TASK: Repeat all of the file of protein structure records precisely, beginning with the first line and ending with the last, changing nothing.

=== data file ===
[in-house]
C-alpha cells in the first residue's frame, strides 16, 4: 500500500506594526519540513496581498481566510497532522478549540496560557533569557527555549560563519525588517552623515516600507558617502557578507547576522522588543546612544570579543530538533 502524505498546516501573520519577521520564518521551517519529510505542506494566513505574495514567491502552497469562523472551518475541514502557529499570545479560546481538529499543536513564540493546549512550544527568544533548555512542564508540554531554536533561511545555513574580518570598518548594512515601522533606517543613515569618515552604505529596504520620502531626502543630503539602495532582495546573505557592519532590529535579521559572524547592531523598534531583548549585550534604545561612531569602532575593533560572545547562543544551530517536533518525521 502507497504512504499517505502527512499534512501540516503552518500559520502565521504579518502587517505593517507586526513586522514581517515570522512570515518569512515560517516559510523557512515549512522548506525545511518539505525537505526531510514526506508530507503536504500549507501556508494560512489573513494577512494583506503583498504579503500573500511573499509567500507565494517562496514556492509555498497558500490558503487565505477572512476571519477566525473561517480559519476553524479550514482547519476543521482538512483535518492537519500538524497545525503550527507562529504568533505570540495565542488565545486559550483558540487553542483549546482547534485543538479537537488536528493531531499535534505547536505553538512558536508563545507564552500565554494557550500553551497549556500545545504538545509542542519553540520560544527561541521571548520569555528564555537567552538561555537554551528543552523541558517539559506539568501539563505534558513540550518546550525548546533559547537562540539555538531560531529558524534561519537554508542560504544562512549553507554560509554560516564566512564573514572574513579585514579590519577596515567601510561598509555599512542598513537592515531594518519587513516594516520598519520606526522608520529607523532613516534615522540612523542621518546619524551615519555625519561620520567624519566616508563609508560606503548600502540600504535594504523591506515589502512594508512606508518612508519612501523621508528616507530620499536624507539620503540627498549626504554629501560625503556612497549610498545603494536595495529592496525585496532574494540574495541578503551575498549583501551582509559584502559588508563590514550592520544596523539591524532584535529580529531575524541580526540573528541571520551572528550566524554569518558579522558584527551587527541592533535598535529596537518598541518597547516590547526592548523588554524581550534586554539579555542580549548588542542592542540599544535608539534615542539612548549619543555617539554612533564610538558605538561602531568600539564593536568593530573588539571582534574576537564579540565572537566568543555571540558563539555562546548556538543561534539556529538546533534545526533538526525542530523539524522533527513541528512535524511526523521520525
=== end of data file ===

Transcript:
[in-house]
C-alpha cells in the first residue's frame, strides 16, 4: 500500500506594526519540513496581498481566510497532522478549540496560557533569557527555549560563519525588517552623515516600507558617502557578507547576522522588543546612544570579543530538533 502524505498546516501573520519577521520564518521551517519529510505542506494566513505574495514567491502552497469562523472551518475541514502557529499570545479560546481538529499543536513564540493546549512550544527568544533548555512542564508540554531554536533561511545555513574580518570598518548594512515601522533606517543613515569618515552604505529596504520620502531626502543630503539602495532582495546573505557592519532590529535579521559572524547592531523598534531583548549585550534604545561612531569602532575593533560572545547562543544551530517536533518525521 502507497504512504499517505502527512499534512501540516503552518500559520502565521504579518502587517505593517507586526513586522514581517515570522512570515518569512515560517516559510523557512515549512522548506525545511518539505525537505526531510514526506508530507503536504500549507501556508494560512489573513494577512494583506503583498504579503500573500511573499509567500507565494517562496514556492509555498497558500490558503487565505477572512476571519477566525473561517480559519476553524479550514482547519476543521482538512483535518492537519500538524497545525503550527507562529504568533505570540495565542488565545486559550483558540487553542483549546482547534485543538479537537488536528493531531499535534505547536505553538512558536508563545507564552500565554494557550500553551497549556500545545504538545509542542519553540520560544527561541521571548520569555528564555537567552538561555537554551528543552523541558517539559506539568501539563505534558513540550518546550525548546533559547537562540539555538531560531529558524534561519537554508542560504544562512549553507554560509554560516564566512564573514572574513579585514579590519577596515567601510561598509555599512542598513537592515531594518519587513516594516520598519520606526522608520529607523532613516534615522540612523542621518546619524551615519555625519561620520567624519566616508563609508560606503548600502540600504535594504523591506515589502512594508512606508518612508519612501523621508528616507530620499536624507539620503540627498549626504554629501560625503556612497549610498545603494536595495529592496525585496532574494540574495541578503551575498549583501551582509559584502559588508563590514550592520544596523539591524532584535529580529531575524541580526540573528541571520551572528550566524554569518558579522558584527551587527541592533535598535529596537518598541518597547516590547526592548523588554524581550534586554539579555542580549548588542542592542540599544535608539534615542539612548549619543555617539554612533564610538558605538561602531568600539564593536568593530573588539571582534574576537564579540565572537566568543555571540558563539555562546548556538543561534539556529538546533534545526533538526525542530523539524522533527513541528512535524511526523521520525